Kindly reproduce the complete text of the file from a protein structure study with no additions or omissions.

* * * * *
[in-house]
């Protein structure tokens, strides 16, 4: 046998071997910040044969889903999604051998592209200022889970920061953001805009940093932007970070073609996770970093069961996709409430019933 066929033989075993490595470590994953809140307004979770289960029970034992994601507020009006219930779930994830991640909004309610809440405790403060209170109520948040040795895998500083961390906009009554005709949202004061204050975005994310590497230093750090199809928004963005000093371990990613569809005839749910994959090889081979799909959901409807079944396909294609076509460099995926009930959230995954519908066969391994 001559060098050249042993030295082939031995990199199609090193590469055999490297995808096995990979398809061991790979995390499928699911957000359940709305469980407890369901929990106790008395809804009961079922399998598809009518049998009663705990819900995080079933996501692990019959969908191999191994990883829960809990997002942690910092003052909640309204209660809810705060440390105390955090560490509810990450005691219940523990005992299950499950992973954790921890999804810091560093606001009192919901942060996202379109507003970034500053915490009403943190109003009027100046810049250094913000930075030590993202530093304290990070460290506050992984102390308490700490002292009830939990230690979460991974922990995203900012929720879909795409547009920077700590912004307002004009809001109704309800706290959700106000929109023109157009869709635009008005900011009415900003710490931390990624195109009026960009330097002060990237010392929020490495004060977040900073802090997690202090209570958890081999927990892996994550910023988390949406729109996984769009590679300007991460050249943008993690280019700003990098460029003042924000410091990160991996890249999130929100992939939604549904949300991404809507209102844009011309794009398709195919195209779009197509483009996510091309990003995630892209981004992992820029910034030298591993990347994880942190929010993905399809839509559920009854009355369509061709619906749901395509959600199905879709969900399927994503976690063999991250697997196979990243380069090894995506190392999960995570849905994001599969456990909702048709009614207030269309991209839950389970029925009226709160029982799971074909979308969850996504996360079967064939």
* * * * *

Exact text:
[in-house]
């Protein structure tokens, strides 16, 4: 046998071997910040044969889903999604051998592209200022889970920061953001805009940093932007970070073609996770970093069961996709409430019933 066929033989075993490595470590994953809140307004979770289960029970034992994601507020009006219930779930994830991640909004309610809440405790403060209170109520948040040795895998500083961390906009009554005709949202004061204050975005994310590497230093750090199809928004963005000093371990990613569809005839749910994959090889081979799909959901409807079944396909294609076509460099995926009930959230995954519908066969391994 001559060098050249042993030295082939031995990199199609090193590469055999490297995808096995990979398809061991790979995390499928699911957000359940709305469980407890369901929990106790008395809804009961079922399998598809009518049998009663705990819900995080079933996501692990019959969908191999191994990883829960809990997002942690910092003052909640309204209660809810705060440390105390955090560490509810990450005691219940523990005992299950499950992973954790921890999804810091560093606001009192919901942060996202379109507003970034500053915490009403943190109003009027100046810049250094913000930075030590993202530093304290990070460290506050992984102390308490700490002292009830939990230690979460991974922990995203900012929720879909795409547009920077700590912004307002004009809001109704309800706290959700106000929109023109157009869709635009008005900011009415900003710490931390990624195109009026960009330097002060990237010392929020490495004060977040900073802090997690202090209570958890081999927990892996994550910023988390949406729109996984769009590679300007991460050249943008993690280019700003990098460029003042924000410091990160991996890249999130929100992939939604549904949300991404809507209102844009011309794009398709195919195209779009197509483009996510091309990003995630892209981004992992820029910034030298591993990347994880942190929010993905399809839509559920009854009355369509061709619906749901395509959600199905879709969900399927994503976690063999991250697997196979990243380069090894995506190392999960995570849905994001599969456990909702048709009614207030269309991209839950389970029925009226709160029982799971074909979308969850996504996360079967064939």